Before Sheryl Crow was headlining her own venues, she was a backup singer, memorably joining Michael Jackson on his Bad Tour from 1987 to 1989. While it helped her career, it was during that time period that Jackson befriended young James Safechuck and Wade Robson, who later accused him of sexual abuse in the documentary Leaving Neverland.
“I happened to turn on CNN the morning after [part one of the documentary] aired,” Crow told The Guardian in a new interview, “and they showed clips of the young man [Safechuck] who was on the Jackson tour with us and it made me … I mean, I still feel really…” Crow trailed off at a loss for words.
A 10-year-old Safechuck joined Jackson on the road during that tour, where he claims he shared a hotel room with the King of Pop while his parents had another room down the hall. Safechuck alleged that it was on that tour that the abuse started and happened more than 100 times after.
Crow went on to call the allegations against Jackson “like a death in the family, you know? It’s sad.” She said Safechuck “was a great kid and the whole time he was with us — which was the better half of an 18-month tour — I always wondered: ‘What in the world are his parents doing?,’ you know,” she admitted.
Crow, a mom of two sons, was asked if she was suspicious at the time.
“Honestly, I think… ” she started before trailing off then beginning again. “I think that there were a lot of exceptions made because of the damage that [Jackson] … I mean, he didn’t intentionally project it, but it was part of his aura — this almost being untouchable and almost alien-like [figure]. And, yeah, I mean, I’m sad, and I’m mad at a lot of people. I feel like there was just a huge network of people that allowed all that to go on. It’s just tragic.”
Crow went on to say that while she worked closely with Jackson — she also appeared in a video for “Dirty Diana” — they weren’t that friendly.
“I think he actually did not know my name for quite a long while,” she said.
And once she became famous, she never heard from him to congratulate her on her success. Even though she was winning Grammys of her own, she was never in his orbit.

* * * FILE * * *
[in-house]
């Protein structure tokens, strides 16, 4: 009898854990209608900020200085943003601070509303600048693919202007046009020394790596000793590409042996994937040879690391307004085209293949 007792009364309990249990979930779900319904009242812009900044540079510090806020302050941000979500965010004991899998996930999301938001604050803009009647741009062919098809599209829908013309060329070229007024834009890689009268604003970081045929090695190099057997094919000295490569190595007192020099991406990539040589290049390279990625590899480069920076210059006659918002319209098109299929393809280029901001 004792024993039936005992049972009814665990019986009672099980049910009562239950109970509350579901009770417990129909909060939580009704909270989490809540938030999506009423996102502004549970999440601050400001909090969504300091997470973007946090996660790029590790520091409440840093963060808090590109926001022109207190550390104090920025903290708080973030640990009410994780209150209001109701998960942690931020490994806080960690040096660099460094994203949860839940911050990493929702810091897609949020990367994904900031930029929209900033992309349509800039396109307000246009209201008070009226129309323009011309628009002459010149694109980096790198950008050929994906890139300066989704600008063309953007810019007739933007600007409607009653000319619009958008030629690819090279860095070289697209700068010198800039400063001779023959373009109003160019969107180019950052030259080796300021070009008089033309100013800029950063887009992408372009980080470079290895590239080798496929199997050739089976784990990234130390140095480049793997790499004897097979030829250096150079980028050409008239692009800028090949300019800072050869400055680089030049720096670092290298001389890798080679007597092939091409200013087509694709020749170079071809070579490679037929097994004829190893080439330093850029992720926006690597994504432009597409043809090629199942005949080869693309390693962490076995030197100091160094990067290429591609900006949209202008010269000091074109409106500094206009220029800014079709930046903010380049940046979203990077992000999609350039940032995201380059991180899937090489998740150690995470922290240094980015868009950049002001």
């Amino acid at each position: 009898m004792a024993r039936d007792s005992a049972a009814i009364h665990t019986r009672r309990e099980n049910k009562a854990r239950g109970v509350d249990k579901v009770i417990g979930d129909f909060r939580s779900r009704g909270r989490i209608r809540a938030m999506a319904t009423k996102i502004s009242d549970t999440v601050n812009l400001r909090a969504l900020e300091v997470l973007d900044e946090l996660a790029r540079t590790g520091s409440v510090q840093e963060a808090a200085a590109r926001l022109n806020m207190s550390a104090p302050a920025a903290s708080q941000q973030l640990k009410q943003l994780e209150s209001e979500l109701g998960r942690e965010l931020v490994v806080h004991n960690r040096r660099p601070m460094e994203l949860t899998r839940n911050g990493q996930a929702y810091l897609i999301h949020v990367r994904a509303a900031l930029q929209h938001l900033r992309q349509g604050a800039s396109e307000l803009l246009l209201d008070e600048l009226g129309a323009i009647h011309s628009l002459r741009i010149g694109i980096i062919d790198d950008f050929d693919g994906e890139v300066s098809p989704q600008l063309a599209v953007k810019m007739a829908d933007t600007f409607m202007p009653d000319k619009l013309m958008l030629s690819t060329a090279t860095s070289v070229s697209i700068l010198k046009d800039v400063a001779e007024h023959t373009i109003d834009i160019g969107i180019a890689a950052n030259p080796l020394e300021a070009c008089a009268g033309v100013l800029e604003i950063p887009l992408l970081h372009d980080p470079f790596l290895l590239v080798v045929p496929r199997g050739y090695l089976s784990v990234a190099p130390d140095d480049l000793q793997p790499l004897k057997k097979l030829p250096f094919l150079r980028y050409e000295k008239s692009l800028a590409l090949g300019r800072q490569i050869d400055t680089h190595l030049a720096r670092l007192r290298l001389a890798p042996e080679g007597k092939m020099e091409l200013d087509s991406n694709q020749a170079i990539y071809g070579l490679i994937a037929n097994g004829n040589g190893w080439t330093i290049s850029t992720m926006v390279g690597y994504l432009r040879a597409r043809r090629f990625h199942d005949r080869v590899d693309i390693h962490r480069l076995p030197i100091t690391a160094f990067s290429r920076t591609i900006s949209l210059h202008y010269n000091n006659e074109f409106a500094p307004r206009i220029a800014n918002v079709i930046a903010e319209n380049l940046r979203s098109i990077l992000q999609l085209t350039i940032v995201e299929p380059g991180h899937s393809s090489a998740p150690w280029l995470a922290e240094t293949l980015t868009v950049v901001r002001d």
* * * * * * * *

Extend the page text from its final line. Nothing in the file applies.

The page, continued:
“Never,” she said. “I saw him at the Grammys and I don’t think he ever put together [who I was].”
A decade ago when Jackson died, she reminisced about the Bad Tour days.
“I was lucky in that I got to hang out with him on a number of occasions by myself,” she told CNN. “He invited me to his hotel room in Tokyo and we watched Amos & Andy videos and the movie Shane, just completely unexpected. He was funny, he had a big laugh, he loved practical joking and I can remember vividly going to Disneyland and going on a ride with him and he wouldn’t let the ride stop and by the end of it I was just absolutely ill. And he thought that was the funniest things he’d ever seen.”
She added that his death made her “heart sick.”
After Leaving Neverland came out earlier this year, a journalist covering the Bad Tour recalled being so "deeply suspicious" about Jackson’s relationship with Safechuck that he asked the boy if he was being held against his will. Hotel staff said Safechuck stayed holed up in a room the whole time Jackson was out performing. There was a “do not disturb” sign on the door and a sheet covering the windows. A group of journalists sent a note to the room to “Little Jimmy” — Jackson’s nickname for the boy — saying, “We are in the residents’ lounge … and if you are being held against your will or if you need rescuing contact us.” However, they never heard from him.
Safechuck recalled in the disturbing documentary being groomed and abused by Jackson as a little boy. Robson made similar allegations.
Jackson’s family members have been adamant that the star was innocent of all claims. In 2005, Jackson was acquitted on all charges related to the alleged sexual abuse of a 13-year-old boy.
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